In Kakadu, the rock art tells the tales of millennia. At Ubirr, a Tasmanian tiger makes an appearance and they disappeared from mainland Australia two or three thousand years ago. There's also a food guide of sorts, with fish, wallabies, goannas and more on the rock walls. At Nourlangie, about an hour's drive from Ubirr, the main gallery features creation ancestors, including Namarrgon, the Lightning Man, who brings in the wet season. See parksaustralia.gov.au

SOAR OVER ARNHEM LAND

Taking off at Jabiru with Kakadu Air, the vast landscape that is Arnhem Land unfolds below, framed by geological masterpieces like The Arch and with the East Alligator River slicing through the wetlands – so-named by the explorer Phillip Parker King because he mistook the crocodiles for alligators he'd seen in the US. Seeing it from the air opens up the scale of this country; it's an entirely new perspective. See kakaduair.com.au

GO FROM DESERT TO THE TROPICS OVERNIGHT

 The Ghan. Photo: Journey Beyond

One of the surest and most relaxing ways to experience the dramatic, nearly 1500 kilometres geographic and climatic transition that occurs in the Northern Territory between the desert and the tropics is to travel between Alice Springs and Darwin (or vice-a-versa) by train on the Ghan. It's of the longest north-south-north rail journeys on the planet, when you factor in the additional 1,534 kilometres to or from Adelaide from the Alice, making for a truly epic and historical journey, See journeybeyondrail.com.au

TAKE TO THE CLOUDLESS SKIES ABOVE ULURU

When climbing was allowed on Uluru (ill-advised) visitors were able to ascend to a mere 863 metres, the elevation of the rock. But the best way to see the monolith from on high has always been aboard a helicopter or fixed plane joy flight soaring many more hundreds of metres above it. There's a wide variety of airborne adventures, including sunrise and sunset sky-dives and even a dramatic night arrival by chopper (preceded by a sunset flight) at the shimmering Field of Light art installation. See ayersrockresort.com.au

CRUISE KATHERINE GORGE

Be drawn to the spectacular sandstone country of Nitmiluk National Park and the majestic Nitmiluk (Katherine) Gorge with spectacular cliffs that glow in the changing light.<br /><br />Nitmiluk National Park, just 30 kilometres north-east of Katherine, covers a vast area, including 13 impressive gorges carved from the ancient sandstone country which stretch for as far as the eye can see. satsep26coverNT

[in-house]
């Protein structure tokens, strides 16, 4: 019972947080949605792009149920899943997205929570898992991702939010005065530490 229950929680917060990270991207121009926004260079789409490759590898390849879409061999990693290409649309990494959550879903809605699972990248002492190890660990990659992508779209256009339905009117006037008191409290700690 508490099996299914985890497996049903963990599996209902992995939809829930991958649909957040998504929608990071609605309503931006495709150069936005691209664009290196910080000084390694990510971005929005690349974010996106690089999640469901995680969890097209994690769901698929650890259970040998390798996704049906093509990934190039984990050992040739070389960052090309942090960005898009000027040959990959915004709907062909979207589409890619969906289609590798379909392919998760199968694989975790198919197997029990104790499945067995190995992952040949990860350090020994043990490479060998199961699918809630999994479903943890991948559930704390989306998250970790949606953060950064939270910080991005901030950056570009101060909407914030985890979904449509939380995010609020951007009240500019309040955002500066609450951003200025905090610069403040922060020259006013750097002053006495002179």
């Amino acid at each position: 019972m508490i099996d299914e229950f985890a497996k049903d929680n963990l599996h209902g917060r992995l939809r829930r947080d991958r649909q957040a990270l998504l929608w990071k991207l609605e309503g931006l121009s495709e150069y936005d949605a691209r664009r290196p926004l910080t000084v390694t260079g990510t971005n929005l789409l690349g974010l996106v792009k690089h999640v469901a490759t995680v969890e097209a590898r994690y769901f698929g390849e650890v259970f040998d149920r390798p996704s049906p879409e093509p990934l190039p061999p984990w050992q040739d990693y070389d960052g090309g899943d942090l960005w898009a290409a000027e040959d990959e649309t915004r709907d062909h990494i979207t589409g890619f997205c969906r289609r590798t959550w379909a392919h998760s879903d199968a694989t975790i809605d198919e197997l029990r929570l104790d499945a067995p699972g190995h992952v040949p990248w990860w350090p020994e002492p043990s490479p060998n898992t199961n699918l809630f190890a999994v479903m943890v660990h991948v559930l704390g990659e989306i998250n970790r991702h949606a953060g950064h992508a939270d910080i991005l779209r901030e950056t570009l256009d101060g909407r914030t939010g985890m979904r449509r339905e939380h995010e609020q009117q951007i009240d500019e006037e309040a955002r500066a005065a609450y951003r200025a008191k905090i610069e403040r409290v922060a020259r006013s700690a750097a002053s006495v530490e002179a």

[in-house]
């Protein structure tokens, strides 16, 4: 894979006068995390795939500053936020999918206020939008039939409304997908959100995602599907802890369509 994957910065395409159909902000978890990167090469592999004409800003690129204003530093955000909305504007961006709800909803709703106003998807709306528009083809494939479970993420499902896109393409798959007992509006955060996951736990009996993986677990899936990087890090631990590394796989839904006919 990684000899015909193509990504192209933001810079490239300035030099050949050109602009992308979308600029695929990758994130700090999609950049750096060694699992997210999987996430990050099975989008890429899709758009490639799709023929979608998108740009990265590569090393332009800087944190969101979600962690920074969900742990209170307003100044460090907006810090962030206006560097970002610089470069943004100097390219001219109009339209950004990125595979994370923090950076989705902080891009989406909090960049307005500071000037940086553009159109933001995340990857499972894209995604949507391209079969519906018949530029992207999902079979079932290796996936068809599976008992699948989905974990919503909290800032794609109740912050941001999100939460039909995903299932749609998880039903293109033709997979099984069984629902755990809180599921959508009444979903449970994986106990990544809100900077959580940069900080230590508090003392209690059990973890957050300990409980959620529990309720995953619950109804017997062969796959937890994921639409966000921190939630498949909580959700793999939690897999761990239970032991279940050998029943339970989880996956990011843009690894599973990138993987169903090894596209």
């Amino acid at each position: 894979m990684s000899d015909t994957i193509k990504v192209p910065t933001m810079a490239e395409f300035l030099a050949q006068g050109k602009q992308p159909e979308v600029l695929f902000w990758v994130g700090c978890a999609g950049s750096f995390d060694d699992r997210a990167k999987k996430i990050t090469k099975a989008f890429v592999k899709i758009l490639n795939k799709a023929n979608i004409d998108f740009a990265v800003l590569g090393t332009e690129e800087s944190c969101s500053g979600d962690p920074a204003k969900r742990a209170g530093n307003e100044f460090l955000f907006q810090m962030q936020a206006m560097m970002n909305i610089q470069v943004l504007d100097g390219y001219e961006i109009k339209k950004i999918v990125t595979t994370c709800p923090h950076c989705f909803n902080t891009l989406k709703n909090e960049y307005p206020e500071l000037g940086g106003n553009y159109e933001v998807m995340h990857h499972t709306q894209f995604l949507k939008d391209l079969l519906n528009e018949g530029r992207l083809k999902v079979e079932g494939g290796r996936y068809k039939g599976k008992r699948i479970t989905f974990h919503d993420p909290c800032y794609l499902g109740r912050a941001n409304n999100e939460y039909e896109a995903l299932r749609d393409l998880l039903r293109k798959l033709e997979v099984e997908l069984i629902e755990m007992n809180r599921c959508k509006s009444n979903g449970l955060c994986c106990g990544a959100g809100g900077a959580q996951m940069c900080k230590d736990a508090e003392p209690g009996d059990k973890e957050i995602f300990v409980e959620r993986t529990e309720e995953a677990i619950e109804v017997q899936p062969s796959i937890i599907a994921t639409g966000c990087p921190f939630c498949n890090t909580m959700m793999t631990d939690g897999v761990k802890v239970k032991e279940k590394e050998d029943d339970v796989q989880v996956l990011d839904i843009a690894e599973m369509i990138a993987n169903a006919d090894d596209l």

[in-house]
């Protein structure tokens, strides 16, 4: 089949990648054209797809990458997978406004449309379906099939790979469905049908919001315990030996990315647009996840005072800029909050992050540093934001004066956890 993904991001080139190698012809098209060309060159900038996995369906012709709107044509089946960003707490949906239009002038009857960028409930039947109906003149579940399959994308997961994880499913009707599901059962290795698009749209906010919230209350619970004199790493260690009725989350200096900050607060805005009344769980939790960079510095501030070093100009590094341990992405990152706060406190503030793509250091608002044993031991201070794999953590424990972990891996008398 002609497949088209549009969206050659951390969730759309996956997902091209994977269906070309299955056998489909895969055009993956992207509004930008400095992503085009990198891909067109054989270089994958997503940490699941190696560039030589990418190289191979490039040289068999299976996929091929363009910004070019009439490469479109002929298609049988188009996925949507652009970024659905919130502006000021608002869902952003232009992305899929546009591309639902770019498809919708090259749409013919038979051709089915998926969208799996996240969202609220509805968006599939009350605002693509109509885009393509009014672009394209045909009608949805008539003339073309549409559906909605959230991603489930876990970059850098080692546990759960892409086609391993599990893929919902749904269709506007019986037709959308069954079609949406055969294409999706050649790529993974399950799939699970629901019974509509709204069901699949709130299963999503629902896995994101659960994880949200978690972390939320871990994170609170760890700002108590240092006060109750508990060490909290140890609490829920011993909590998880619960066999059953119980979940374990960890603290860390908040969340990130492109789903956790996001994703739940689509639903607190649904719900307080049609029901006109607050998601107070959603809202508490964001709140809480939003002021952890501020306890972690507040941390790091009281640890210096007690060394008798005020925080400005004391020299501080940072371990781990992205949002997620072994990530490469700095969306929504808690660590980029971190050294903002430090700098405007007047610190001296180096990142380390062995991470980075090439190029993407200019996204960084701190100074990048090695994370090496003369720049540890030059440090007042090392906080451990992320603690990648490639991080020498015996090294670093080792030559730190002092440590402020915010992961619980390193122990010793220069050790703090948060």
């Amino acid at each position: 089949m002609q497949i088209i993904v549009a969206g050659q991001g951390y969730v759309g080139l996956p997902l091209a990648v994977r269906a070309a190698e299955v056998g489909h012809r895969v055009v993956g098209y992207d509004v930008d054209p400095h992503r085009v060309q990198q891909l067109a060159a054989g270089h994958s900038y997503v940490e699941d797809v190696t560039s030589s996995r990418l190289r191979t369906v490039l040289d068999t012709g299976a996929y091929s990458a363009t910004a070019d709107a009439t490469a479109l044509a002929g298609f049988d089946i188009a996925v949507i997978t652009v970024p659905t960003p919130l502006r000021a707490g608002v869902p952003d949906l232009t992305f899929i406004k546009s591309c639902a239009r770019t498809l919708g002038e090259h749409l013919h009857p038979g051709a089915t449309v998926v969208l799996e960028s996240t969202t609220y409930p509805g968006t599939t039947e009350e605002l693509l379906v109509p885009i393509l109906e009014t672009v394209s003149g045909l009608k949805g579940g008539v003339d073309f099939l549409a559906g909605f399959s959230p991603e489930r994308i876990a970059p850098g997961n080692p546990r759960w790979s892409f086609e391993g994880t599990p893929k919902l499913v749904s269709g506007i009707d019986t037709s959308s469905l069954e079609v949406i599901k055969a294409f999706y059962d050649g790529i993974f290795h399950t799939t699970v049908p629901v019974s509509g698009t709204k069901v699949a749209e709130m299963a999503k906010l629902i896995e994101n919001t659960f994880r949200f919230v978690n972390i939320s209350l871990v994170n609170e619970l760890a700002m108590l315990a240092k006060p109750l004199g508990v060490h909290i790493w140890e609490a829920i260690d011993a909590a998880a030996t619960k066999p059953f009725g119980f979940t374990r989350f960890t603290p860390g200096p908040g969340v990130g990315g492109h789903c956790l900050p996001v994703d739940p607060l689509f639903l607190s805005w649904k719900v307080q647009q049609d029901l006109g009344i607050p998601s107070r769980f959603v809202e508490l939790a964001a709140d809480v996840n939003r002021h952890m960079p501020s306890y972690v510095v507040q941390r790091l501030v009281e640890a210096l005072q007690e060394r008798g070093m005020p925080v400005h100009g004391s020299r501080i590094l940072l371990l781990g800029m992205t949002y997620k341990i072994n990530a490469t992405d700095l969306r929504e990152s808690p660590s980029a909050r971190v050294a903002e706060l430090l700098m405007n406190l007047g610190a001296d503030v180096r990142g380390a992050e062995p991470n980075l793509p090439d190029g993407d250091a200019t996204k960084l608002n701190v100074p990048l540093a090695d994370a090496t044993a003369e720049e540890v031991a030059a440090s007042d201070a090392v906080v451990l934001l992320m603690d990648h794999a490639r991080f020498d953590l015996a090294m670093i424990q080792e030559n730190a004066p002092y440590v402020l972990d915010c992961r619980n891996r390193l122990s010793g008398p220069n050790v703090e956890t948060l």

Tourism NT for Traveller use.
Pls note credit requirements

Photo: Tourism NT, Tess Leopold

The soaring rock walls of Nitmiluk/Katherine Gorge are best seen from the river, cruising along and admiring their scale and features. This was the setting for the landmark 1950s movie Jedda; the boats cruise past Jedda's Rock, just before dinner in one of the most remarkable settings you'll ever experience. Cruises should recommence in April. See nitmiluktours.com.au

* To build demand in the traditionally-low summer tourist season, in a $5 million "NT Summer Sale" campaign the NT Government is partnering with travel retailers to offer travellers a set discount of $200 off for every $1000 spent on an NT booking (up to a maximum of $1000 discount). It will be valid for bookable flights, accommodation, tours, attractions and hire vehicle on bookings made between October 1 and 31 March 2021 with travel also within those dates. See northernterritory.com

BETTER LATER THAN NEVER: FIVE MORE NT EXPERIENCES FOR NEXT YEAR

TUCK IN AT TALI WIRU

satmar14mealplanner

After the success of the long-running Sounds of Silence evening dinner and sky show experience among the dunes the folks at the Ayers Rock Resort decided to up the ante, not the local ants, with Tali Wiru. It's outdoor dinner under the twinkling Southern Desert stars with the emphasis on the quality of the native herbs and spices-infused dishes served and the service provided. Meaning "beautiful dune' in the local Anangu language, Tali Wiru will resume next year when the weather cools. See ayersrockresort.com.au

RELAX IN BUSH LUXURY

Cicada Lodge is a luxurious retreat above Nitmiluk/Katherine Gorge, with award-winning food (try the crocodile appetisers), big rooms with balconies that spill into the bush and smartly designed pool, restaurant and public areas. As with the Gorge cruise above, Cicada Lodge is run by the local Jawoyn people and will open again in April. See nitmiluktours.com.au

TAKE A GANDER AT BAMURRU

Rivalling Longitude 131 as one of the Territory's most extraordinary wilderness lodge, Bamurru Plains is located on a former cattle station on the boundary of Kakadu National Park. Set on a coastal floodplain, soak up the wildlife. which includes water buffalo, crocodiles and literally thousands of honking Magpie geese, on safaris aboard Everglades-style airboats. But you'll have to wait a bit as the lodge is not due to reopen until next year though do book ahead. See bamurruplains.com

GET A KICK ON TIWI

A Aboriginal dancer ahead of the Tiwi Islands Grand Final and Art Sale.<br /><br />Head to Bathurst Island for the epic AFL grand final match for the Tiwi football league, as well as the annual art sale. Footy fans and art goers make the pilgrimage from all over Australia to experience this must-do event.<br /><br />Tiwi Design, located on Bathurst Island, started from a small Catholic Presbytery in 1969. Today, Tiwi Design artists provide diverse works across many mediums, including fine art sculptures and paintings. The ceramic studio produces sculptural pieces that combine traditional satsep26coverNT Mandatory credit Tourism NT 

Photo: Tourism NT, Shaana McNaught

The Indigenous game is played with such skill and passion by Indigenous Australians, and the Tiwi Islanders are no exception. Each March on Tiwi, most of the islands' population turns up for the local grand final and at the same time there is a major Indigenous art sale. As well as their excellence on the oval, the islanders are outstanding artists. See tiwilandcouncil.com; northernterritory.com

RELIVE DARWIN'S DARKEST DAYS

It's reputed that more bombs were dropped on Darwin in World War Two by the Japanese than at Pearl Harbour. Relive the terrifying Top End attacks through the eyes of a guide on a small group Bombing of Darwin Heritage Tour. The tours run during the dry season between April and October but if you miss out there's also the Darwin Military Museum which features the interactive Defence of Darwin Experience, opened to mark the 70th anniversary of the attacks. See bombingofdarwin.com.au; darwinmilitarymuseum.com.au

Comments